The increased transmissibility of SARS-CoV-2 variants of concern (VOCs) has raised questions regarding the environmental stability of these viruses. Although a prolonged survival time has been reported for SARS-CoV-2, how long new variants can persist on contaminated surfaces and how environmental factors affect the persistence time are not fully characterized. The present study provides a comprehensive assessment of the stability of Omicron variants BA.1 and BA.5, which are currently circulating strains, on the surfaces of widely used transport packaging materials. By monitoring viable virus detection over a 7-day period under different environmental conditions, it was found that the environmental stability of SARS-CoV-2 Omicron variants depended heavily on the surface type, temperature, and virus concentration. In addition, virus nucleic acid exhibited high stability on the material surface independent of whether viable virus was detected. These findings provide useful information for logistics practitioners and the general public to appropriately deal with transport items under different conditions to minimize the risk of epidemic transmission. IMPORTANCE This study shows the environmental stability of SARS-CoV-2 Variants Omicron BA.1 and BA.5 on surfaces of widely used transport packaging materials. The findings demonstrate that the environmental stability of the SARS-CoV-2 Omicron variants varies based on material type. The viability of SARS-CoV-2 on material surfaces depends heavily on temperature and viral titer. Low temperatures and high viral titers promote virus survival. Moreover, in contrast to virus viability, virus nucleic acid exhibits high stability on the surfaces of widely used materials, making the detection of virus nucleic acid unsuitable for evaluating the risk of epidemic transmission.


Subject(s)
COVID-19 , Nucleic Acids , Humans , SARS-CoV-2/genetics , Cold Temperature
4.
Emerg Microbes Infect ; 12(1): 2202263, 2023 Dec.
Article in English | MEDLINE | ID: covidwho-2295932

ABSTRACT

The adaptive immunity against SARS-CoV-2 prototype strain and Omicron sublineages induced by BA.1 breakthrough infection in vaccinees of inactivated COVID-19 vaccines have not been well characterized. Here, we report that BA.1 breakthrough infection induced mucosal sIgA and resulted in higher IgG titers against prototype strain and Omicron sublineages in vaccinees than in vaccine naïve-infected individuals. BA.1 breakthrough infection boosted antibody-dependent cellular cytotoxicity and antibody-dependent cellular phagocytosis to prototype strain and BA.1, BA.1.1, BA.2, BA.2.12.1, and BA.2.75 but not BA.4/5 and induced neutralization against prototype strain and BA.1, BA.1.1, BA.2, BA.2.12.1, BA.2.75, and BA.4/5 but not BF.7, BQ.1, and XBB. In total, BA.1 breakthrough infection individuals produced less extensive sIgA, plasma IgG and NAb responses against Omicron sublineages compared with those against prototype strain. Further, BA.1 breakthrough infection induced recall B cell response to prototype strain and Omicron variant, primarily targeting memory B cells producing conserved epitopes. Memory T cell responses against Omicron is largely preserved. Individuals with vaccine booster did not induce more beneficial immune responses to Omicron sublineages upon BA.1 breakthrough infection than those with primary vaccine dose only. The breakthrough infection individuals produced stronger adaptive immunity than those of inactivated vaccine-healthy individuals. These data have important implications for understanding the vaccine effectiveness and adaptive immunity to breakthrough infection in individuals fully immunized with inactivated vaccines. Omicron sublineages, especially for those emerged after BA.4/5 strain, evade NAb responses induced by BA.1 breakthrough infection. It is urgent to optimize the vaccine immunogen design and formulations to SARS-CoV-2 variants.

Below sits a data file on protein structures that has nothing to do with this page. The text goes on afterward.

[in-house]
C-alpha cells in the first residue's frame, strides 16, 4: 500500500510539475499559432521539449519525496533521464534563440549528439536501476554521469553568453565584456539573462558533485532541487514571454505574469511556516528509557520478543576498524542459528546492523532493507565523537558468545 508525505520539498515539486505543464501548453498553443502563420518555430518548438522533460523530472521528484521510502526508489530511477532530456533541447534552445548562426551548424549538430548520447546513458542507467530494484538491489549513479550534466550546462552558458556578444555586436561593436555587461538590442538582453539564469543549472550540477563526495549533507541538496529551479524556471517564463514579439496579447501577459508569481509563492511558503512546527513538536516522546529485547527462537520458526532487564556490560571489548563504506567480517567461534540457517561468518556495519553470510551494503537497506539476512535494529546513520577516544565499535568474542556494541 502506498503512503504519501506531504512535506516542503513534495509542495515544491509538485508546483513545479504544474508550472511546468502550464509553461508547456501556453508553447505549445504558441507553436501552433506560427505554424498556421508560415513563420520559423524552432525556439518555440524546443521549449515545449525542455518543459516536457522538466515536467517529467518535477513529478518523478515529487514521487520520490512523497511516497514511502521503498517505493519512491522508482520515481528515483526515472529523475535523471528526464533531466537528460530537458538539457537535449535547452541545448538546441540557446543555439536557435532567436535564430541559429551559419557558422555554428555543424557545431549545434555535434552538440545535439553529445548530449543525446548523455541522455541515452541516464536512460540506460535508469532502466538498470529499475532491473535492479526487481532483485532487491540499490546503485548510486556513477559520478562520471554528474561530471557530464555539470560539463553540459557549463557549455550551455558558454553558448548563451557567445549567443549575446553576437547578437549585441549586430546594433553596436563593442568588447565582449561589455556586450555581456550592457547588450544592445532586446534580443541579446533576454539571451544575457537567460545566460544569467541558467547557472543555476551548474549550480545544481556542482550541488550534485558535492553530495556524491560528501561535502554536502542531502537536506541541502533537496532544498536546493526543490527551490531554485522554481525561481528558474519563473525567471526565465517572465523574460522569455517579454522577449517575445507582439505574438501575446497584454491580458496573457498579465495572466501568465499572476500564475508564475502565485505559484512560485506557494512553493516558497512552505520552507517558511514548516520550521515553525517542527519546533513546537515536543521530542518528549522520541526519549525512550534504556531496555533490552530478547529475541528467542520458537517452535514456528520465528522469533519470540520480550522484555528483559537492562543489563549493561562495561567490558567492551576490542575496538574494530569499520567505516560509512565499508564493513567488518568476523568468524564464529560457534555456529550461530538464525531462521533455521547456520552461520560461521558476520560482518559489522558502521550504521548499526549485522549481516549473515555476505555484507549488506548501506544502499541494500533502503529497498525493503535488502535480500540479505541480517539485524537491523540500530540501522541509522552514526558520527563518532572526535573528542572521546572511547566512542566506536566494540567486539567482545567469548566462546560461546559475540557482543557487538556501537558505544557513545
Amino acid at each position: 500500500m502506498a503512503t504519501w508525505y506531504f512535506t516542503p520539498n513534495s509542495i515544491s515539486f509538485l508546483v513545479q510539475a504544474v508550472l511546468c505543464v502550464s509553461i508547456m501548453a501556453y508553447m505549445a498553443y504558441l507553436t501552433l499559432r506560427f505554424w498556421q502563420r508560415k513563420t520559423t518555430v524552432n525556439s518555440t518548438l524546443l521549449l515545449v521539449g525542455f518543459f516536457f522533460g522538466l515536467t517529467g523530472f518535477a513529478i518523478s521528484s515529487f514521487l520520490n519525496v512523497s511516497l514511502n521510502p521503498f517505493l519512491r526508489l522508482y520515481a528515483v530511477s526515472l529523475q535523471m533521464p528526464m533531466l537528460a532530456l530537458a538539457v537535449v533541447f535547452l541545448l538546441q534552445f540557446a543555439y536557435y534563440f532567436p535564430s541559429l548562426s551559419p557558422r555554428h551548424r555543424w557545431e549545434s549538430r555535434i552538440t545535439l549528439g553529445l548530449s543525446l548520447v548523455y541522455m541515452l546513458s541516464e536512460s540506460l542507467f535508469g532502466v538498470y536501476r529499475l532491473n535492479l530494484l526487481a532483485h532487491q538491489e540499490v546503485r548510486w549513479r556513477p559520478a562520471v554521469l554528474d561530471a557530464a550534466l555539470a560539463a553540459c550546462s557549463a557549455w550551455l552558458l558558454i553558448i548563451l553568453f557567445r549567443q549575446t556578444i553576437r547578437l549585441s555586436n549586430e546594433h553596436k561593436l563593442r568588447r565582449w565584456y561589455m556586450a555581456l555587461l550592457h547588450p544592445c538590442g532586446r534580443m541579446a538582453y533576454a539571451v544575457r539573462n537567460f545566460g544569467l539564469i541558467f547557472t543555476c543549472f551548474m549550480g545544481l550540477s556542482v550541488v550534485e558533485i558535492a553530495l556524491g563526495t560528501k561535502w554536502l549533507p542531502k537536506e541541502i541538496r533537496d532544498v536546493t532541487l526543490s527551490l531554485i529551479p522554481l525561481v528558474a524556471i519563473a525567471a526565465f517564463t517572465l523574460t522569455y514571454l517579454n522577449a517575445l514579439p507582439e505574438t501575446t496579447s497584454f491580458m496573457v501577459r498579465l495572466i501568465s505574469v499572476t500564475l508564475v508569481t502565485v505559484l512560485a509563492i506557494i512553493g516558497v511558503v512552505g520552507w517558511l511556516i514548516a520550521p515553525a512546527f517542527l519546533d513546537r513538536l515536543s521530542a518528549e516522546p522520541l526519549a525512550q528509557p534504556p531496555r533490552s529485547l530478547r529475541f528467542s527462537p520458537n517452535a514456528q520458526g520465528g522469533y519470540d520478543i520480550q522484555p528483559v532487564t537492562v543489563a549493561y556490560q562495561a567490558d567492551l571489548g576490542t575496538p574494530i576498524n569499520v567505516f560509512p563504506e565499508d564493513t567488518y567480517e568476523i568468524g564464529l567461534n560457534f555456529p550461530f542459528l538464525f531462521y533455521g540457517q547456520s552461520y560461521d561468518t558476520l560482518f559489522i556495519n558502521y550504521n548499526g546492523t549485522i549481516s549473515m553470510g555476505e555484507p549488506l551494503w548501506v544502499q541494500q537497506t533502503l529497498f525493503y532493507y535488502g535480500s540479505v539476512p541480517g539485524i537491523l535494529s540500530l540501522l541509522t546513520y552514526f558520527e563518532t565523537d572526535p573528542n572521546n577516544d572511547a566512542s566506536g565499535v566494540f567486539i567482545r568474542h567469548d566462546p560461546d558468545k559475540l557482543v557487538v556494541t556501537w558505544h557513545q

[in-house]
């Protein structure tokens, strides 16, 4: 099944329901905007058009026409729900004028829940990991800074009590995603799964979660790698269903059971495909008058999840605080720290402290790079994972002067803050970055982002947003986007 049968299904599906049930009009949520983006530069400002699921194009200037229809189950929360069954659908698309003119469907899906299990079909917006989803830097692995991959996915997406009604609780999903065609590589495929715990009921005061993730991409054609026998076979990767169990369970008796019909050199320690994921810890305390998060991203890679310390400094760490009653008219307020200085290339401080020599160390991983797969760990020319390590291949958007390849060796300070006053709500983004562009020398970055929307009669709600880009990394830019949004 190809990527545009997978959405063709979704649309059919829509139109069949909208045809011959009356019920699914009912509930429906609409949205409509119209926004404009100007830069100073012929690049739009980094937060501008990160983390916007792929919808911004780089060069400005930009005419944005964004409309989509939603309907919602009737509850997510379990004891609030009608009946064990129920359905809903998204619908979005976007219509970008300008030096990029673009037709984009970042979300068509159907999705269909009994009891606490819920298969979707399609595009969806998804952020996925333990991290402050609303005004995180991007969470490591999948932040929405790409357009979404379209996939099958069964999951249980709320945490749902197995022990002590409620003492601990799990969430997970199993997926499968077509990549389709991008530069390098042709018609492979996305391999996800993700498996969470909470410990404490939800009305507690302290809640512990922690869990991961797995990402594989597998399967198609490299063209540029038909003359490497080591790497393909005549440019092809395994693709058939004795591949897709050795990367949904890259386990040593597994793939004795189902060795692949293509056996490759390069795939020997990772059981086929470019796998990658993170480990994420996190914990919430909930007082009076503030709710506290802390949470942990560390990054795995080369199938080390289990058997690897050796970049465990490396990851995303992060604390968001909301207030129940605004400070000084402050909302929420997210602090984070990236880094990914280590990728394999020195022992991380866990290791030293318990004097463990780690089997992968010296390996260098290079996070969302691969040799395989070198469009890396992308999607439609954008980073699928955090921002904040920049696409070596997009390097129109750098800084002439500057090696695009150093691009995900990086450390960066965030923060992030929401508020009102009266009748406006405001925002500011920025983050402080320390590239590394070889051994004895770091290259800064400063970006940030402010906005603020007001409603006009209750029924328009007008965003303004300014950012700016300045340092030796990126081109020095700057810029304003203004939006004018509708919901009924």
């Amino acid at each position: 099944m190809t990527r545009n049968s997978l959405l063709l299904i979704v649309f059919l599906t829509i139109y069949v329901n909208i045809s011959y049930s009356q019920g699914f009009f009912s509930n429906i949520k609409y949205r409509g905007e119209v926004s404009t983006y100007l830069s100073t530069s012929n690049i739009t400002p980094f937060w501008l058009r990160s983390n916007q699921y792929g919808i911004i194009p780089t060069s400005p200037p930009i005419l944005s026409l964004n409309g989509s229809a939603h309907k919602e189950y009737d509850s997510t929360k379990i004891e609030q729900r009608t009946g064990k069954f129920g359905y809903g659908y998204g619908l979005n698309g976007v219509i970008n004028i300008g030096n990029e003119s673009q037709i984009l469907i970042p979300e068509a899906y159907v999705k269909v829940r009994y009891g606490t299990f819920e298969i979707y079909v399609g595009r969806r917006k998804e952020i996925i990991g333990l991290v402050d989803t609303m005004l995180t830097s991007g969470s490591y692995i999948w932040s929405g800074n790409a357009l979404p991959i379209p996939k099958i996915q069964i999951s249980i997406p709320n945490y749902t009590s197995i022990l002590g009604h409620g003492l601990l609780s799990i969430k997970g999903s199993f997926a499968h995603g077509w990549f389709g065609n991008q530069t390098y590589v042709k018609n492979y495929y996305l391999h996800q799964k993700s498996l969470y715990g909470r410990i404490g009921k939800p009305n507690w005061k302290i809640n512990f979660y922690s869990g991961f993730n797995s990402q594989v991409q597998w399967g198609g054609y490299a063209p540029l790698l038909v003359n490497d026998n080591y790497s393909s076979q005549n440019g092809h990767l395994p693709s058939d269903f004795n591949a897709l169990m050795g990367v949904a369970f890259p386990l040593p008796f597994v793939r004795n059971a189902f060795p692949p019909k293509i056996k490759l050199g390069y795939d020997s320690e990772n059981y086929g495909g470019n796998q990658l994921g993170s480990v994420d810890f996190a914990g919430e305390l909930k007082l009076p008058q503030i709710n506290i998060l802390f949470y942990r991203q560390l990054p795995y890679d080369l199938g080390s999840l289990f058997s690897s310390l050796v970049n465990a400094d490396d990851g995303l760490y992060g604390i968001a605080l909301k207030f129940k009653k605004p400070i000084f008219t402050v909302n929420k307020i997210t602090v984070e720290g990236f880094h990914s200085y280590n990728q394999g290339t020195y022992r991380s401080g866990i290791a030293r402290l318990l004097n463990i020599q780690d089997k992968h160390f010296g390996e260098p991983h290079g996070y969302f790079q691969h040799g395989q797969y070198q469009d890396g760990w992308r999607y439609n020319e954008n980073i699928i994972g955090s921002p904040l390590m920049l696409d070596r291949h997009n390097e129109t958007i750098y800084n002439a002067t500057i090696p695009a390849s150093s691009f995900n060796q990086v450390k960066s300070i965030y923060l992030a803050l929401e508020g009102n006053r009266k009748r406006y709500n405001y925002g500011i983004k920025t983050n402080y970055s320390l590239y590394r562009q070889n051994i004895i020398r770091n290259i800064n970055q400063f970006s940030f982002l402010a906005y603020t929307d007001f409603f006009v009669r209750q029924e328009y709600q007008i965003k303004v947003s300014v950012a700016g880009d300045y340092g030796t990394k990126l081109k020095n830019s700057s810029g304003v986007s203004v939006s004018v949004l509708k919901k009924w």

Subject(s)